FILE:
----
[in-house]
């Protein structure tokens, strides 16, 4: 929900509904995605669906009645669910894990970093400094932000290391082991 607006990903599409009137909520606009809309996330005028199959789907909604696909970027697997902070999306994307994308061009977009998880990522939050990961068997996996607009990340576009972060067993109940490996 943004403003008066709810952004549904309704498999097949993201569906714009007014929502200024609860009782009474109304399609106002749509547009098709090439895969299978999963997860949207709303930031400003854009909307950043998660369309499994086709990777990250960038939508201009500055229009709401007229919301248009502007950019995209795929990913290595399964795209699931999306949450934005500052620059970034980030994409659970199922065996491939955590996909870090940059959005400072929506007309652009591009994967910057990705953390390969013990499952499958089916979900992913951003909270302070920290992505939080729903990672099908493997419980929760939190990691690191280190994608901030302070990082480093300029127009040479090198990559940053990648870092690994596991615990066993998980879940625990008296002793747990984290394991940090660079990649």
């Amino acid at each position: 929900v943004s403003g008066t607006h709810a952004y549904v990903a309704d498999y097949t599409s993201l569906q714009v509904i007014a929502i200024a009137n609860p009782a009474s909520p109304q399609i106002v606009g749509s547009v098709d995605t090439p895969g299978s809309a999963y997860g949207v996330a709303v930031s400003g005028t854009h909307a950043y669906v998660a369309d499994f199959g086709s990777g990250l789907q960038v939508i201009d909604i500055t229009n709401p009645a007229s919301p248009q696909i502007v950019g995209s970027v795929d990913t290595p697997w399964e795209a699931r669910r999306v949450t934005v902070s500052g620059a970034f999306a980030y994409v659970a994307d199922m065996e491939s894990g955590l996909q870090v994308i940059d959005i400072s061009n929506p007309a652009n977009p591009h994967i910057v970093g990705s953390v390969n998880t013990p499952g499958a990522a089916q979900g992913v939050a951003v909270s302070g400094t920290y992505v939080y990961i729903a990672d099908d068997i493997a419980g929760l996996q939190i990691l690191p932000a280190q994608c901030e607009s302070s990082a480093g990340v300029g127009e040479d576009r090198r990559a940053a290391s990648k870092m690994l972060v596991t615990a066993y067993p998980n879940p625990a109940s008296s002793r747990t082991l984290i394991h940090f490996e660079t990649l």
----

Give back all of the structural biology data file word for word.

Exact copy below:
[in-house]
């Protein structure tokens, strides 16, 4: 929900509904995605669906009645669910894990970093400094932000290391082991 607006990903599409009137909520606009809309996330005028199959789907909604696909970027697997902070999306994307994308061009977009998880990522939050990961068997996996607009990340576009972060067993109940490996 943004403003008066709810952004549904309704498999097949993201569906714009007014929502200024609860009782009474109304399609106002749509547009098709090439895969299978999963997860949207709303930031400003854009909307950043998660369309499994086709990777990250960038939508201009500055229009709401007229919301248009502007950019995209795929990913290595399964795209699931999306949450934005500052620059970034980030994409659970199922065996491939955590996909870090940059959005400072929506007309652009591009994967910057990705953390390969013990499952499958089916979900992913951003909270302070920290992505939080729903990672099908493997419980929760939190990691690191280190994608901030302070990082480093300029127009040479090198990559940053990648870092690994596991615990066993998980879940625990008296002793747990984290394991940090660079990649």
């Amino acid at each position: 929900v943004s403003g008066t607006h709810a952004y549904v990903a309704d498999y097949t599409s993201l569906q714009v509904i007014a929502i200024a009137n609860p009782a009474s909520p109304q399609i106002v606009g749509s547009v098709d995605t090439p895969g299978s809309a999963y997860g949207v996330a709303v930031s400003g005028t854009h909307a950043y669906v998660a369309d499994f199959g086709s990777g990250l789907q960038v939508i201009d909604i500055t229009n709401p009645a007229s919301p248009q696909i502007v950019g995209s970027v795929d990913t290595p697997w399964e795209a699931r669910r999306v949450t934005v902070s500052g620059a970034f999306a980030y994409v659970a994307d199922m065996e491939s894990g955590l996909q870090v994308i940059d959005i400072s061009n929506p007309a652009n977009p591009h994967i910057v970093g990705s953390v390969n998880t013990p499952g499958a990522a089916q979900g992913v939050a951003v909270s302070g400094t920290y992505v939080y990961i729903a990672d099908d068997i493997a419980g929760l996996q939190i990691l690191p932000a280190q994608c901030e607009s302070s990082a480093g990340v300029g127009e040479d576009r090198r990559a940053a290391s990648k870092m690994l972060v596991t615990a066993y067993p998980n879940p625990a109940s008296s002793r747990t082991l984290i394991h940090f490996e660079t990649l």